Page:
Australia opens Trade and Defense Office in Jerusalem

The Australian government formally recognized west Jerusalem as Israel's capital last December.

The new Australian Prime Minister Scott Morrison attends a news conference in Canberra, Australia August 24, 2018 (photo credit: REUTERS/DAVID GRAY/FILE PHOTO)
The new Australian Prime Minister Scott Morrison attends a news conference in Canberra, Australia August 24, 2018
(photo credit: REUTERS/DAVID GRAY/FILE PHOTO)
Australia opened a new Trade and Defense Office in Jerusalem on Friday.
The Australian government formally recognized west Jerusalem as Israel's capital in December 2018, committing to open an office in the city within the coming months.
Mark Leibler, national chairman of the Australia/Israel & Jewish Affairs Council (AIJAC), welcomed the move.
“AIJAC is very pleased to acknowledge that the government has fulfilled their promise to open this office so quickly. Building on the Australian government’s welcome and principled recognition of the reality that Jerusalem is Israel’s capital and has been since 1949, this office should both give that recognition concrete form and help further develop the already extensive and mutually beneficial trade ties between Israeli and Australia,” he said.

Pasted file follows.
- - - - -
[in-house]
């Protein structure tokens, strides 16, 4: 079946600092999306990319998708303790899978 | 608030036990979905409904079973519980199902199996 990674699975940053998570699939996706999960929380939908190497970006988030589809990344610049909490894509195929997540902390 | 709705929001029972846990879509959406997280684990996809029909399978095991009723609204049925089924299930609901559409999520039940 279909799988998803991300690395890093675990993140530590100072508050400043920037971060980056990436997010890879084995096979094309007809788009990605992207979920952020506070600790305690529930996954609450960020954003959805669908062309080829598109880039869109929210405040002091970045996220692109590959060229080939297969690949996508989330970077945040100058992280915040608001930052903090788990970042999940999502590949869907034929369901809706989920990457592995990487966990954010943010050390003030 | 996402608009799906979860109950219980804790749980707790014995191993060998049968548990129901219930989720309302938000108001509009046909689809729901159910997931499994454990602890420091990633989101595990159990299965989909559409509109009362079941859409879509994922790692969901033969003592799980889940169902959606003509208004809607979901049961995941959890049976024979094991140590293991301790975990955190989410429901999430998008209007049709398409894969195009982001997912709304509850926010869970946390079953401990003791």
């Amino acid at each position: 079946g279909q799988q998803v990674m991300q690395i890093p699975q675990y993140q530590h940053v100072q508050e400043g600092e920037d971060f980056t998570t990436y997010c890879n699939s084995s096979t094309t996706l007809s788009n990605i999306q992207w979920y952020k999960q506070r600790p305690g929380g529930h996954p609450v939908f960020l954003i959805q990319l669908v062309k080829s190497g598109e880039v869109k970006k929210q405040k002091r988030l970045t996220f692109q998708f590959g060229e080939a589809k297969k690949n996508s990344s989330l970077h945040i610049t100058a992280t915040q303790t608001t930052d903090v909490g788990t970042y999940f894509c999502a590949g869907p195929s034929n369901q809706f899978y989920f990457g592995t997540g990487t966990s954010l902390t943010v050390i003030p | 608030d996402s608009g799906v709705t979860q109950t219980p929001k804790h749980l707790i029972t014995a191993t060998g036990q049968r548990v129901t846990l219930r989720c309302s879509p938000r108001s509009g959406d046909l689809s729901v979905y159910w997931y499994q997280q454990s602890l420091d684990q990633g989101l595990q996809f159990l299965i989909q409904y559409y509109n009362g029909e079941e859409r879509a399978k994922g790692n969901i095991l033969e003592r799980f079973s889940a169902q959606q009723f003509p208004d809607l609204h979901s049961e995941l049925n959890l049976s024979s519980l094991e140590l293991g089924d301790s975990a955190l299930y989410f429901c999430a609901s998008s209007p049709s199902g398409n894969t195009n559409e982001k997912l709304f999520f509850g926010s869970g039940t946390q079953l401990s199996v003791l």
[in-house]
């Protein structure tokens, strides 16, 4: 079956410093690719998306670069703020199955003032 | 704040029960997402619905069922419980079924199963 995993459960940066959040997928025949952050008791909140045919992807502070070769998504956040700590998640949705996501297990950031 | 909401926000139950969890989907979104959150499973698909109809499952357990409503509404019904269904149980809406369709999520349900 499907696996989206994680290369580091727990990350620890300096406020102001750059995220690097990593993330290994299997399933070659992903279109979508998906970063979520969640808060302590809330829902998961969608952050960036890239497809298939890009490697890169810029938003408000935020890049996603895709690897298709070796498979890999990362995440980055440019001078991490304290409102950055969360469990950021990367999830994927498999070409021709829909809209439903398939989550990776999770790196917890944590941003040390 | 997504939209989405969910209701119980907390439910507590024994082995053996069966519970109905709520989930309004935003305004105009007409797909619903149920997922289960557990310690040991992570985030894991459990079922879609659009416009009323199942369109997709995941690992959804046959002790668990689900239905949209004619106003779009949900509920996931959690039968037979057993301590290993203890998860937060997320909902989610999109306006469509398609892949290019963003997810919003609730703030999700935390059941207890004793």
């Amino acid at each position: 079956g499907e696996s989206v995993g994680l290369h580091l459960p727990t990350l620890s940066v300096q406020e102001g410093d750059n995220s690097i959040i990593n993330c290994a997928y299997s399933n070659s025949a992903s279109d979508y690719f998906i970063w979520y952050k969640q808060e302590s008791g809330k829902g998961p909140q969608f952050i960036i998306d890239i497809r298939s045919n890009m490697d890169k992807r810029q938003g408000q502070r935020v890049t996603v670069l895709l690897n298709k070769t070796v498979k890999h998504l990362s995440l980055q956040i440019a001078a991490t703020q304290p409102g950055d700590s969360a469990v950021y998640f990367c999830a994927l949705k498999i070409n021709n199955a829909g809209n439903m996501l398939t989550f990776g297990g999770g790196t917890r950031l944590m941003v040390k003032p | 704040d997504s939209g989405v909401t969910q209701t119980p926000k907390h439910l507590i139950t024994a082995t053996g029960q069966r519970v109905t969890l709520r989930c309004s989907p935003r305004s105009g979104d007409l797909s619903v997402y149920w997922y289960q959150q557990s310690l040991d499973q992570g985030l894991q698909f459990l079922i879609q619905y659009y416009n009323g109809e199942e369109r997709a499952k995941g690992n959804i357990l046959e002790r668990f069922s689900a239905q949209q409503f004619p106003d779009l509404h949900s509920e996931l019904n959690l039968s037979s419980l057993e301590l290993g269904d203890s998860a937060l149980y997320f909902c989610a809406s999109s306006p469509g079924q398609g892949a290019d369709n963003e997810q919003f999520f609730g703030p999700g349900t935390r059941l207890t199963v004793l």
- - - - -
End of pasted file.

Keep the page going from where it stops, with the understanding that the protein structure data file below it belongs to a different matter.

The office is located on King George Street in downtown Jerusalem.
In December, Israel tepidly welcomed, and the Palestinians and Arab League vehemently condemned, Australian Prime Minister Scott Morrison’s announcement that Canberra now recognized west Jerusalem as Israel's capital.

Morrison, in a speech at the Sydney Institute at the time, said, “Australia now recognizes West Jerusalem, being the seat of the Knesset and many of the institutions of government, is the capital of Israel. We look forward to moving our embassy to west Jerusalem when practical, in support of, and after, final-status determination.”
He said that Australia will open a trade and defense office in Jerusalem, and begin looking looking for a possible embassy site.
The Australian prime minister reaffirmed Australia's support for a two -state solution with the capital of a future Palestinian state being in east Jerusalem.
"A two-state solution remains the only viable way to resolve the Israeli-Palestinian dispute," he said. "The obstacles, we must admit, to achieving such a solution are becoming insurmountable."